Junius Joseph "Jay" Hebert (February 14, 1923 – May 25, 1997) was an American professional golfer. He won seven times on the PGA Tour including the 1960 PGA Championship. His younger brother, [1 ] Lionel Hebert, also won the PGA Championship, in 1957. He played on the 1959 and 1961 Ryder Cup teams and was captain for the 1971 team.
Hebert served in the
Marines in World War II and rose to the rank of captain. He was wounded in the left thigh at the Battle of Iwo Jima and awarded a Purple Heart. [2 ] Following the war, he played golf at [3 ] LSU, where he and teammate Gardner Dickinson led the Tigers to the national championship in 1947.
Hebert worked as the playing pro at Mayfair Country Club in
Sanford, Florida in the 1950s. The club was home to a PGA Tour event, the Mayfair Inn Open, from 1955–58. [4 ]
Hebert was inducted into the Louisiana Sports Hall of Fame
and the Texas Golf Hall of Fame [5 ] in 1982. [6 ]
Cajun by ethnicity, he was born in St. Martinville, Louisiana and died in Houston, Texas. His son, Jean-Paul Hebert, played golf at the University of Texas. [7 ]
Professional wins (10) [ edit ]
PGA Tour wins (7) [ edit ]
Major championship is shown in bold.
Other wins (2) [ edit ]
Senior wins (1) [ edit ]
Major championships [ edit ]
Wins (1) [ edit ]
Results timeline [ edit ]
Masters Tournament T39
U.S. Open CUT
Note: Hebert never played in The Open Championship.
DNP = Did not play
WD = Withdrew
CUT = missed the half-way cut
R64, R32, R16, QF, SF, F = Round in which player lost in PGA Championship match play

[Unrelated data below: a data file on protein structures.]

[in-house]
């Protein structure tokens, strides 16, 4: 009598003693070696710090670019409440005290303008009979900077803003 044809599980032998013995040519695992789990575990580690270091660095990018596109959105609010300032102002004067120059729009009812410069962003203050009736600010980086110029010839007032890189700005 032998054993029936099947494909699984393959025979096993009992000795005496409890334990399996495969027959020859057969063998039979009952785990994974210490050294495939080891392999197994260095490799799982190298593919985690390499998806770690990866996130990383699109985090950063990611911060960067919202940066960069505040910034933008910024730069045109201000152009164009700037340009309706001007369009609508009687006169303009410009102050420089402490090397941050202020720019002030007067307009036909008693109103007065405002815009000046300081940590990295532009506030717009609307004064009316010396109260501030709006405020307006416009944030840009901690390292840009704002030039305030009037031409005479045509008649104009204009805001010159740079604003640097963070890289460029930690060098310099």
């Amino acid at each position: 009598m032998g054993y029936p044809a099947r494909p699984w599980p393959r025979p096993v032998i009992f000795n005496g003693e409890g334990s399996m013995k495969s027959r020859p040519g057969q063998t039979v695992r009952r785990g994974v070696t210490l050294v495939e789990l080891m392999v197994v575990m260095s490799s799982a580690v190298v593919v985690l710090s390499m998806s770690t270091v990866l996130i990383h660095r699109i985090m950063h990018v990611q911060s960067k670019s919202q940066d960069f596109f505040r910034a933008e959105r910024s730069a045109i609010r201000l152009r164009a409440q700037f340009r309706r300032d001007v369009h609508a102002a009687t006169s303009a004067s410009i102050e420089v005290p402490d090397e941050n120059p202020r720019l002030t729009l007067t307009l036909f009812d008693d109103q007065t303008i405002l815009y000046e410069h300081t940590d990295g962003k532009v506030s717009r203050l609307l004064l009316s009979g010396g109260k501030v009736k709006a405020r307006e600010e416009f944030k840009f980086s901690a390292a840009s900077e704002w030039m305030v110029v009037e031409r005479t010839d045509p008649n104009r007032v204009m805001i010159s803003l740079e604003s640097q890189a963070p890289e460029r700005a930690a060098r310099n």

"T" indicates a tie for a place
Green background for wins. Yellow background for top-10.
Summary [ edit ]
Most consecutive cuts made – 17 (1953 U.S. Open – 1960 Masters)
Longest streak of top-10s – 6 (1957 Masters – 1959 Masters)
See also [ edit ]
References [ edit ]
^ Gundelfinger, Phil (July 25, 1960). "Jay Hebert Rallies to Win PGA With 281". ( Pittsburgh Post-Gazette Pittsburgh, Pennsylvania). pp. 20, 23 . Retrieved January 2, 2013.
^ Wright, Alfred (August 1, 1960). "Mr. 'a-bear' Makes It". : 12 Sports Illustrated . Retrieved February 11, 2013.
^ Cave, Ray (July 24, 1961). "Golf, Dixieland And Dirty Rice". Sports Illustrated: 24 . Retrieved February 11, 2013.
^ Cobb, Charles (March 21, 1982). "A snowbird sanctuary: Mayfair Inn brought a spark to Central Florida". Seminole Little Sentinel . Retrieved February 11, 2013.
^ "Jay Hebert profile". Louisiana Sports Hall of Fame . Retrieved November 5, 2013.
^ "Jay Hebert profile". Texas Golf Hall of Fame . Retrieved November 5, 2013.
^ "Three collegians tied in Northeast Amateur". ( The Hour Norwalk, Connecticut). Associated Press. June 22, 1990. p. 44 . Retrieved February 11, 2013.
External links [ edit ]